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The Maryland State Police (MSP) Aviation Command is nearing completion of its transition to AgustaWestland AW139 helicopters, having recently taken delivery of its 10th and final AW139, and commenced full-service operation of the model at its Washington Section at Andrews Air Force Base.
Manufacturer AgustaWestland announced the delivery of MSP’s 10th AW139 on Tuesday, Aug. 5. The same day, MSP held a ceremony at FedEx Field to mark the entry into service of “Trooper 2,” its AW139 based at Andrews Air Force Base. MSP said that the pilots and flight paramedics who staff Trooper 2 are now fully trained on the new aircraft, and are flying the new helicopter around the clock on all Aviation Command missions assigned to the Washington Section.
The milestone is particularly significant for the Aviation Command because of the crash of a previous Trooper 2 helicopter, a Eurocopter SA365 N1 Dauphin, on Sept. 27, 2008. Pilot Stephen Bunker, flight paramedic Trooper First Class Mickey Lippy, Charles County EMT Tonya Mallard, and patient Ashley Younger died in the crash in Walker Mill Regional Park as the aircraft was attempting to land at Andrews Air Force Base after encountering heavy fog during a medevac. Patient Jordan Wells was critically injured in the crash, but survived.
In its report on the accident, the National Transportation Safety Board (NTSB) identified the probable cause of the crash to be “the pilot’s attempt to regain visual conditions by performing a rapid descent and his failure to arrest the descent at the minimum descent altitude during a nonprecision approach.” The NTSB also identified a number of factors that contributed to the accident, including the pilot’s limited recent instrument flight experience and inadequate assessment of the weather; the lack of adherence to effective risk management procedures by the MSP; and problems with Air Traffic Control.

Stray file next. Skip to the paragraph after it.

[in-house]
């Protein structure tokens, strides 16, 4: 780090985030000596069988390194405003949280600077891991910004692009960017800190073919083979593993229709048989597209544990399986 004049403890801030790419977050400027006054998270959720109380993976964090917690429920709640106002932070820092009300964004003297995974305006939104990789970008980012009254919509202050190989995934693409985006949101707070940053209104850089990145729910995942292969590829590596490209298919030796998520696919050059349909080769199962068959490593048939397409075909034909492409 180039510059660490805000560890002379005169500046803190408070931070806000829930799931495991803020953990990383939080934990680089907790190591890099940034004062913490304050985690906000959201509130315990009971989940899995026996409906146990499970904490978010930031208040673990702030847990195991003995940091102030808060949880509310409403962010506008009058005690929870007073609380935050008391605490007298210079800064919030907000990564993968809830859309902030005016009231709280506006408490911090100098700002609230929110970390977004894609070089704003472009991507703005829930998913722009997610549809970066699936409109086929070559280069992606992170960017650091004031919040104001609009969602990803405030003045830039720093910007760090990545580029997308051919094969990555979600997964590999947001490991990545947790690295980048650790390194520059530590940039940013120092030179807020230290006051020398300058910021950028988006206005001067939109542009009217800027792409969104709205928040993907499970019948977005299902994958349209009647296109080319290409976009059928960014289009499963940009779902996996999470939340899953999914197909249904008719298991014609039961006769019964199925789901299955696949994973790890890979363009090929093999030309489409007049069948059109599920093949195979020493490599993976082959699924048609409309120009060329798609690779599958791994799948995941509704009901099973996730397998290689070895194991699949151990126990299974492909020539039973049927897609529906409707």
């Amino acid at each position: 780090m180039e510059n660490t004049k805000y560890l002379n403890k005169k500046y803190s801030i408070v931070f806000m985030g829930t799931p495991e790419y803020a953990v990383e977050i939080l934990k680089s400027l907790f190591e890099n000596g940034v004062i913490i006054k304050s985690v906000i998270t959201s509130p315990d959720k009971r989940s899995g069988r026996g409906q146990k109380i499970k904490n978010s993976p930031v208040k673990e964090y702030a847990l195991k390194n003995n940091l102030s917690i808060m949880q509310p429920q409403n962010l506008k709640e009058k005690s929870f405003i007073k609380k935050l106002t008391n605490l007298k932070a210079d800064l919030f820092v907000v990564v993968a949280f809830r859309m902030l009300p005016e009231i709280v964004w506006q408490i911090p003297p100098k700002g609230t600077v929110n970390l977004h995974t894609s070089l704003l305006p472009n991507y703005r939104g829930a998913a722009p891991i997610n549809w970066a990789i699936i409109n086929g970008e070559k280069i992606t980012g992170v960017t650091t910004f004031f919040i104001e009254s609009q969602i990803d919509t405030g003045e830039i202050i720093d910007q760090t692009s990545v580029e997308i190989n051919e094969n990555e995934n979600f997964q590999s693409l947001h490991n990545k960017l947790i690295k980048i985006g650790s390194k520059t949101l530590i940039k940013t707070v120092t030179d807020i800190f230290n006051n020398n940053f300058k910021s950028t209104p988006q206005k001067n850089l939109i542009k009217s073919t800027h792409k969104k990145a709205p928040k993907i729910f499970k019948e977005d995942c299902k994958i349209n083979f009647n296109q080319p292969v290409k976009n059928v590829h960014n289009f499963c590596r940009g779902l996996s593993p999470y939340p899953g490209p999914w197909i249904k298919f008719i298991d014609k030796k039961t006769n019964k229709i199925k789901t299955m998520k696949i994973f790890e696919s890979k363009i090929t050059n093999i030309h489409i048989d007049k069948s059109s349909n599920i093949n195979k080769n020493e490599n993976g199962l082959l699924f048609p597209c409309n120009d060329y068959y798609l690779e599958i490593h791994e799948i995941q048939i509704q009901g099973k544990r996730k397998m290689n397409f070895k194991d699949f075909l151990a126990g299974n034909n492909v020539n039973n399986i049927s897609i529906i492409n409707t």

The Trooper 2 accident played a key role in the decision to upgrade MSP’s fleet to new AW139 helicopters — an expensive and controversial proposition. Speaking at Tuesday’s event at FedEx Field, Maryland Gov. Martin O’Malley said, “What we’re talking about today is our ongoing fulfillment of a promise made to the people of Maryland to continue improving public safety even in the face of some pretty tough economic times. We will continue to make the critical investments necessary to give Maryland’s world renowned, integrated, emergency medical services system the equipment they need to do their jobs and the latest in aviation technology and safety to help save more lives.”
MSP said the new helicopters contain the latest in avionics and safety equipment, including terrain awareness warning systems, night vision compatibility, cockpit voice and video recorders, radar altimeters, and advanced instrument flight rating capabilities. The new helicopters provide more space in the patient and cargo areas, enabling flight paramedics to have better access to patients and to carry rescue equipment on board all the time. They also have satellite tracking and downlink video capabilities, as well as interoperable communication, the agency said.
The significant technology enhancements on the new helicopters have necessitated extensive training for personnel, which is being conducted systematically at each individual Aviation Command section. In addition to pilots learning the new aircraft requirements, the flight paramedics must also become familiar with the new medical equipment and configurations in the aircraft. Thus far, crews have been fully trained and new helicopters deployed at the Frederick, Easton, Salisbury, Southern Maryland, and Washington sections. Training is now being conducted with the crews of Trooper 5 at the Cumberland Section, in Allegany County.
The final section to be trained will be the Baltimore Section, where training is expected to be conducted later this year. This will complete the transition to the new AW139 helicopter fleet ahead of schedule, according to MSP.
AgustaWestland said that all 10 of the aircraft ordered have been fully built and delivered from the company’s Philadelphia, Pa., assembly line, with continued technical support provided by the Philadelphia-based Customer Support and Training team.